The National Institute of Environmental Health Sciences has awarded Ohio University scientists Shiyong Wu and Lingying Tong a five-year $1.7 million grant to advance research on a potential prevention and treatment for non-melanoma skin cancers.

Non-melanoma skin cancers are by far the most common type of cancer among all types of cancers–it’s a huge burden for society.”

Shiyong Wu, professor of chemistry and biochemistry, director of Edison Biotechnology Institute, Ohio University

Wu, a professor of chemistry and biochemistry and director of the university’s Edison Biotechnology Institute (EBI) and Tong, an assistant investigator at EBI, will study how solar ultraviolet B radiation (UVB) exposure triggers skin cancer and how it can be stopped. Previous research has shown that UVB can impact multiple biological processes–what scientists call “signaling pathways”–in the body.

“The problem with UVB is it affects so many different pathways,” complicating scientists’ efforts to block it from activating cancer growth, Wu explained.

Previous studies by Wu’s lab have found a possible target, constitutive nitric oxide synthase (cNOS), which plays an important role in how the body regulates its response to UVB exposure. The problem with cNOS, Wu found, is that it controls a signaling pathway that triggers cell damage, but also a second pathway that helps the cell survive the attack. Some of the surviving damaged cells eventually could become cancer cells, Wu explained.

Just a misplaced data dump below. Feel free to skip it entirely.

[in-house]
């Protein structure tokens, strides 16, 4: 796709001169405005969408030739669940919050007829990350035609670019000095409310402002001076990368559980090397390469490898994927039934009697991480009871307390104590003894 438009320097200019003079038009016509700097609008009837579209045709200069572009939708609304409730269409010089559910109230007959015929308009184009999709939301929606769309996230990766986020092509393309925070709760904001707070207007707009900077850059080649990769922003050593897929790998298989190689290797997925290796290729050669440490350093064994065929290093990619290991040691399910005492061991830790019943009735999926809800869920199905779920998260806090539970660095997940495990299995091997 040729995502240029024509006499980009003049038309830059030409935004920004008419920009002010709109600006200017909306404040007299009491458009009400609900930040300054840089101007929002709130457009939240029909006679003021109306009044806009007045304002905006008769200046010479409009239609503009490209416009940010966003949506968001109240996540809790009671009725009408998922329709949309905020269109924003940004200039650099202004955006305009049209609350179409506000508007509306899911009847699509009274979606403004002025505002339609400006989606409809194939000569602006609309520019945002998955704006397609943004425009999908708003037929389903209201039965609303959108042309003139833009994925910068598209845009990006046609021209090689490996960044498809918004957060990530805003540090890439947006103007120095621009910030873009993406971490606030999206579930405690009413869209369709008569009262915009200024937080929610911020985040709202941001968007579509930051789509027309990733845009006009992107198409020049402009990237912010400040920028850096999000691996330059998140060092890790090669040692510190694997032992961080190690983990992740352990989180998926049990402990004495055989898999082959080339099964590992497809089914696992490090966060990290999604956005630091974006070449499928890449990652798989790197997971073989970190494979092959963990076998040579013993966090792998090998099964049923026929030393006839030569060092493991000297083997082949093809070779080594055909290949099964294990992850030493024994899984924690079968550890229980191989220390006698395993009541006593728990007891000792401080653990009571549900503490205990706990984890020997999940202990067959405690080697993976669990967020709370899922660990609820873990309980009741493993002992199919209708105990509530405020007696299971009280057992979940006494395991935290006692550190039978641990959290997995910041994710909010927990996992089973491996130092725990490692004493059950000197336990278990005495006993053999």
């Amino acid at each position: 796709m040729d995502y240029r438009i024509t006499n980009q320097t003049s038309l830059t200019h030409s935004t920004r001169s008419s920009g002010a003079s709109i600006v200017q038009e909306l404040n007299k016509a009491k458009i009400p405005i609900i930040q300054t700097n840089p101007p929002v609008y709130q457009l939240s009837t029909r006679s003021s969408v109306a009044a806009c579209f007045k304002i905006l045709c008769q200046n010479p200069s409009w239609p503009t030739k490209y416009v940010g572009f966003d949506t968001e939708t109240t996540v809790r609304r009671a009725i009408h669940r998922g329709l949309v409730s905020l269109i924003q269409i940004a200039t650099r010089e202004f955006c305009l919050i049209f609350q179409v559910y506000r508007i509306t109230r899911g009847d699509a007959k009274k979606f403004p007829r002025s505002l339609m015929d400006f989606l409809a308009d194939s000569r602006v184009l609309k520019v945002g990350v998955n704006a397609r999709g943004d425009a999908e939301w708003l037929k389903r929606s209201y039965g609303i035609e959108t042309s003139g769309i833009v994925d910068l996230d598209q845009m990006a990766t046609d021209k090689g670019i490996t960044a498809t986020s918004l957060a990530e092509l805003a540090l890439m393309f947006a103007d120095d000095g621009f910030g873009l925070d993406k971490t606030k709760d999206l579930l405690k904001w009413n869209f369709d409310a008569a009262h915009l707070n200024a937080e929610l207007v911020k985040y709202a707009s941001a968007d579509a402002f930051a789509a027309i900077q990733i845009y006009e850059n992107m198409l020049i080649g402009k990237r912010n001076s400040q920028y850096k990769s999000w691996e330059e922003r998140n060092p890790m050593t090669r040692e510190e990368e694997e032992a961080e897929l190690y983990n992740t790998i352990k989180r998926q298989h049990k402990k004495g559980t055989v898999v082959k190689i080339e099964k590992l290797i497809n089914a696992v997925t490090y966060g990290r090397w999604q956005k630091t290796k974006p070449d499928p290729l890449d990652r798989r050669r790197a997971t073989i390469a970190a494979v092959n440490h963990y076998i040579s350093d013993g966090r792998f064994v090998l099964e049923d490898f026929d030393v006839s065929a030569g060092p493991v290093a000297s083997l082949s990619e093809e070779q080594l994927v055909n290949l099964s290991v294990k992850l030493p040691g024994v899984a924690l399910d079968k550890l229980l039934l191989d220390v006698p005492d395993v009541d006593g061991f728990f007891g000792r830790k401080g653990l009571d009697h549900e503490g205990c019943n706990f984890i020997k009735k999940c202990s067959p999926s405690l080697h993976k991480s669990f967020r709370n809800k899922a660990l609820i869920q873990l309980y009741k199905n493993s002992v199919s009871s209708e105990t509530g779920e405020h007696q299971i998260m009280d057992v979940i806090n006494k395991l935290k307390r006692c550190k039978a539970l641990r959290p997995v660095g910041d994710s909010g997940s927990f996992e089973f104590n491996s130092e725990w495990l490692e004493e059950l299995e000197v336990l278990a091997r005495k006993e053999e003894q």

The new five-year study will provide a more detailed analysis of the molecular mechanisms behind this cNOS activity. Understanding the biochemical process will allow Wu’s team to explore candidates for skin cancer prevention and treatment. The scientists could test the efficacy of existing drugs on the market, as well as various natural products.

Natural products could be safer for personal health and the environment than sunscreens made from synthetic compounds, Wu said, noting that some conventional sun block products have come under scrutiny in recent years.